This area of research focuses on managing the long-term risks of polio relating to vaccine-derived polioviruses (VDPVs) and vaccine-associated paralytic polio (VAPP) in the post-eradication era. It includes managing the risks through the eventual cessation of OPV use in routine immunization. In the first instance, this involves more clearly characterizing the risks of VDPVs (the risk of VAPP already being well-characterized).
Studies are under way to more clearly define the risks of VDPVs, including circulating VDPVs (cVDPVs), immunodeficiency-associated VDPVs (iVDPVs) and ambiguous VDPVs (aVDPVs). Vaccine-derived polioviruses can result from the continued re-introduction into the human population of the attenuated polioviruses contained in the oral polio vaccine.Research is ongoing to understand how best to manage the VDPV risks, including through the cessation of OPV use in routine immunization programmes as soon as possible after certification of wild poliovirus eradication.
Environmental surveillance for poliovirus is being conducted in a number of countries including Australia, Egypt, Haiti and Indonesia. This area of research aims to further quantify the risk of circulating vaccine-derived poliovirus (cVDPV) emergence in countries that have recently switched from using oral polio vaccine to inactivated polio vaccine. Furthermore, these studies provide more evidence on the usefulness of environmental surveillance.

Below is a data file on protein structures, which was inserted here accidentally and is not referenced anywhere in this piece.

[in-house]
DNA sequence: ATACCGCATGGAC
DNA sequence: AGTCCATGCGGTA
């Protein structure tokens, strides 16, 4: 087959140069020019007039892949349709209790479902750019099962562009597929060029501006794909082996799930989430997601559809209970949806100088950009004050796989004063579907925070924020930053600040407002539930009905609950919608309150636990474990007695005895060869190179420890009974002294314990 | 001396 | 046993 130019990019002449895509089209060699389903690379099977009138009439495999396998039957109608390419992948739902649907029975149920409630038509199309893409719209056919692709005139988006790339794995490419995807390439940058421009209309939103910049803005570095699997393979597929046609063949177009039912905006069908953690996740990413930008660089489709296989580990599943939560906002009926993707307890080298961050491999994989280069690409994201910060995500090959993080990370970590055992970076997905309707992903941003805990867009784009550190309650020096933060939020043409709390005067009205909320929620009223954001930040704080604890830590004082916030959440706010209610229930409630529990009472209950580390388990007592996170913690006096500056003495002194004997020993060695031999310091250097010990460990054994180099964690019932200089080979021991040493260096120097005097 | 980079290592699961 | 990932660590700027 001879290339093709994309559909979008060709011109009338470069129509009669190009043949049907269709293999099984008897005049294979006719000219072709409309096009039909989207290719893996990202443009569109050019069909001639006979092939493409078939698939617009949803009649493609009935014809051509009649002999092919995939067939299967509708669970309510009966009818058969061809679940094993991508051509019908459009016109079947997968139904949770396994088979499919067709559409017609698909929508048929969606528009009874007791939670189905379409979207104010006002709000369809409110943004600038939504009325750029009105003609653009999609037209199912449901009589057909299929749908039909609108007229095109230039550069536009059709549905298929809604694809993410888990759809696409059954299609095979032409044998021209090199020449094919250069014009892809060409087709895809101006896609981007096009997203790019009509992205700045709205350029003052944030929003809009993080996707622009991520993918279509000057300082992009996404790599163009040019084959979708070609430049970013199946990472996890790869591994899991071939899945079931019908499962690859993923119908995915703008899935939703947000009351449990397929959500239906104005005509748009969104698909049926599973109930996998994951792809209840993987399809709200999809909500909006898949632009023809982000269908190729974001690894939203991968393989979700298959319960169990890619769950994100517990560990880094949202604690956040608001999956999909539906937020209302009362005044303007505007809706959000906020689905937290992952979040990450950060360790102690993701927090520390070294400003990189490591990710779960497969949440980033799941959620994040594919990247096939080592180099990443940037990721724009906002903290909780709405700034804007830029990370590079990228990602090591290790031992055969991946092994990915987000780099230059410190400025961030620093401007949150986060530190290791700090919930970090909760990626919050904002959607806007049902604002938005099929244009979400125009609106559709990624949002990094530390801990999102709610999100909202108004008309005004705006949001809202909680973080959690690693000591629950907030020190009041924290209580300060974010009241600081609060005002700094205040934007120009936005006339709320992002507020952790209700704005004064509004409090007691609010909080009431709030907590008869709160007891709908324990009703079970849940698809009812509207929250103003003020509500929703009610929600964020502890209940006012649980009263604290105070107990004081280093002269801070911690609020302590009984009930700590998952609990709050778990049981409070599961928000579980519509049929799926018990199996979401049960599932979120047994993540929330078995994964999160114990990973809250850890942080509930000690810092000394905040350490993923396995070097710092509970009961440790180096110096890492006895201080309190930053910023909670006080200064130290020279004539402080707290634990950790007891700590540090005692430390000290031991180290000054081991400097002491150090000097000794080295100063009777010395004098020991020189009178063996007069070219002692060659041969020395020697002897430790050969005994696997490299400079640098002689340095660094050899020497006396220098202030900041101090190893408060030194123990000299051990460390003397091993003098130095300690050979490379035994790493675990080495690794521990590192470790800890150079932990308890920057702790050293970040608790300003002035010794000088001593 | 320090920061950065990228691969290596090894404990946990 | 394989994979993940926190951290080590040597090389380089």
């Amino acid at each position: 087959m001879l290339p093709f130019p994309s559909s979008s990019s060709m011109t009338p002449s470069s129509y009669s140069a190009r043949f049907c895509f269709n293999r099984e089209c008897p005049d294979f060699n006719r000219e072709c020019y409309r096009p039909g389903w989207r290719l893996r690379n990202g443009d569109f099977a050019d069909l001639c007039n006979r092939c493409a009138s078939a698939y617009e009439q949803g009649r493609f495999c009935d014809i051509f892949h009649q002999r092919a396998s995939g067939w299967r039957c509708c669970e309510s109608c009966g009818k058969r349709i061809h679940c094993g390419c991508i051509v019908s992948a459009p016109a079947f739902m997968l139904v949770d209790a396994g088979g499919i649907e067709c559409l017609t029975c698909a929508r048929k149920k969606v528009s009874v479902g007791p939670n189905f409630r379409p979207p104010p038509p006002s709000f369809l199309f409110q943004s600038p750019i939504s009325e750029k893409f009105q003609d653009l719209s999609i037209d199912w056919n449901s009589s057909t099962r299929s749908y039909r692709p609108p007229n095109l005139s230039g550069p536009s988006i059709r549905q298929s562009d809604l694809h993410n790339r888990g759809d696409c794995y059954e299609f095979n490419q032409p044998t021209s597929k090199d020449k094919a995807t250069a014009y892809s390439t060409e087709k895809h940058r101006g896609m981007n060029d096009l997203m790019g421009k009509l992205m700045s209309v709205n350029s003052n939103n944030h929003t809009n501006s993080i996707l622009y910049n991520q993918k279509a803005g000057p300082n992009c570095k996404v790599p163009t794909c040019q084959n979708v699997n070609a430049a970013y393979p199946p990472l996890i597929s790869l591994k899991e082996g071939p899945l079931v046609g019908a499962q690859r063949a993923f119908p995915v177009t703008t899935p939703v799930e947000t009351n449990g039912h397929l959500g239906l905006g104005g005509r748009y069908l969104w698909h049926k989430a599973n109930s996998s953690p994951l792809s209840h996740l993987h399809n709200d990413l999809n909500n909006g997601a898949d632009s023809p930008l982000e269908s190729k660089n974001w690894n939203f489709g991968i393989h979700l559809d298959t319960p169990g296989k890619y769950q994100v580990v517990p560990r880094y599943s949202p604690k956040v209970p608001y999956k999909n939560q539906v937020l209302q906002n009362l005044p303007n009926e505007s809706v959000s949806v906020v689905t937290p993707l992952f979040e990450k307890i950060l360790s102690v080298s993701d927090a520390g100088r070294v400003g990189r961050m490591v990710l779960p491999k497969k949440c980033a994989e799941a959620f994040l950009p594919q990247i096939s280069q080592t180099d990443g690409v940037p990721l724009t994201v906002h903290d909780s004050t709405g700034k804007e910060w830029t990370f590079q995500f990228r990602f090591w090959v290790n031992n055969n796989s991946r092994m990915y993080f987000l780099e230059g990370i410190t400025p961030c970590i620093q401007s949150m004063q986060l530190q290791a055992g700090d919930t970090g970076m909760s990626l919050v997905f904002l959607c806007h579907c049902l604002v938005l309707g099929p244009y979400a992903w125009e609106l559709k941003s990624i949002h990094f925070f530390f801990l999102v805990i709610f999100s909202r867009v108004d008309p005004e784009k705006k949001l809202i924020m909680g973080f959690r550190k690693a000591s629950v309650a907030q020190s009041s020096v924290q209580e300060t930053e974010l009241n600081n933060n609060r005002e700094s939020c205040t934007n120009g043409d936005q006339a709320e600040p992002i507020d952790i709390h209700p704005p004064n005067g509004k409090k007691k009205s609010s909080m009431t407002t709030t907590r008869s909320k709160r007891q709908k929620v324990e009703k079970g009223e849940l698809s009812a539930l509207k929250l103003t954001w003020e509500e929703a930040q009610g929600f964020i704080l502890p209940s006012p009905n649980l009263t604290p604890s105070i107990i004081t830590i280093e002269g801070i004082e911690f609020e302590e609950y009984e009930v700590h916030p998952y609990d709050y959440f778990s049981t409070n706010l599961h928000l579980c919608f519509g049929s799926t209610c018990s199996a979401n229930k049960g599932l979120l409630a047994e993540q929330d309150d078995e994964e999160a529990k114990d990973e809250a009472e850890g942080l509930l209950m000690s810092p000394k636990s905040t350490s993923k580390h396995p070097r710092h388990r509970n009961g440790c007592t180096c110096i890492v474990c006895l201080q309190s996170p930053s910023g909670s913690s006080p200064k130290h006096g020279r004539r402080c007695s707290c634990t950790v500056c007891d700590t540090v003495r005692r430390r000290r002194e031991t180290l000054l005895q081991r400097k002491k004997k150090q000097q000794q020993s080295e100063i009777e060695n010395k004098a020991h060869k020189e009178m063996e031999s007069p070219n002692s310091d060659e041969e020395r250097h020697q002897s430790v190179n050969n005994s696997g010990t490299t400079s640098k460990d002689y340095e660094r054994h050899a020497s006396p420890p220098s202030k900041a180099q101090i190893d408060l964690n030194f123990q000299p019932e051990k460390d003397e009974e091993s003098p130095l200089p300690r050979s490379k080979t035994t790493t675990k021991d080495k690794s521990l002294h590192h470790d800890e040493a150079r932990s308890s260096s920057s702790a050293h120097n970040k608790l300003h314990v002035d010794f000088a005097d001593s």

A series of studies are measuring the rate of long-term excretion of vaccine-derived poliovirus from immunodeficient people. The purpose is to better define the risk of immunodeficiency-related vaccine-derived polioviruses (iVDPVs).
Scientific meeting:Vaccine-derived Polioviruses and their Implications - State of the Art: 30 May - 1 June, Geneva, Switzerland
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